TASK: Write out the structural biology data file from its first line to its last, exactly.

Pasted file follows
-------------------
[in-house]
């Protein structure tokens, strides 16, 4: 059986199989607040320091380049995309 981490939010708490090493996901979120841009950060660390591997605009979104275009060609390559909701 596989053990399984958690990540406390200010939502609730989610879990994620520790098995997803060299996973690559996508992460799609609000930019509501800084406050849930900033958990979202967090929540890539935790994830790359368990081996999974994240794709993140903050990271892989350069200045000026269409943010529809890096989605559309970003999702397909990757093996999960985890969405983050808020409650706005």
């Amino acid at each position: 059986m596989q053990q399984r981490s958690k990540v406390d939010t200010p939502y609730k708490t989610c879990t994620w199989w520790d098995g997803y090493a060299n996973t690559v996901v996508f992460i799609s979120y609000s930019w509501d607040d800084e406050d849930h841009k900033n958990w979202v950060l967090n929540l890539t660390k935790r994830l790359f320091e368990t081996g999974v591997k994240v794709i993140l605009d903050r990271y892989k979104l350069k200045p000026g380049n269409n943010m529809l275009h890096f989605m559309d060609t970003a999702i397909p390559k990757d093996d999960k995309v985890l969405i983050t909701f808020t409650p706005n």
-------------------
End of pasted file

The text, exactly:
[in-house]
């Protein structure tokens, strides 16, 4: 059986199989607040320091380049995309 981490939010708490090493996901979120841009950060660390591997605009979104275009060609390559909701 596989053990399984958690990540406390200010939502609730989610879990994620520790098995997803060299996973690559996508992460799609609000930019509501800084406050849930900033958990979202967090929540890539935790994830790359368990081996999974994240794709993140903050990271892989350069200045000026269409943010529809890096989605559309970003999702397909990757093996999960985890969405983050808020409650706005």
């Amino acid at each position: 059986m596989q053990q399984r981490s958690k990540v406390d939010t200010p939502y609730k708490t989610c879990t994620w199989w520790d098995g997803y090493a060299n996973t690559v996901v996508f992460i799609s979120y609000s930019w509501d607040d800084e406050d849930h841009k900033n958990w979202v950060l967090n929540l890539t660390k935790r994830l790359f320091e368990t081996g999974v591997k994240v794709i993140l605009d903050r990271y892989k979104l350069k200045p000026g380049n269409n943010m529809l275009h890096f989605m559309d060609t970003a999702i397909p390559k990757d093996d999960k995309v985890l969405i983050t909701f808020t409650p706005n």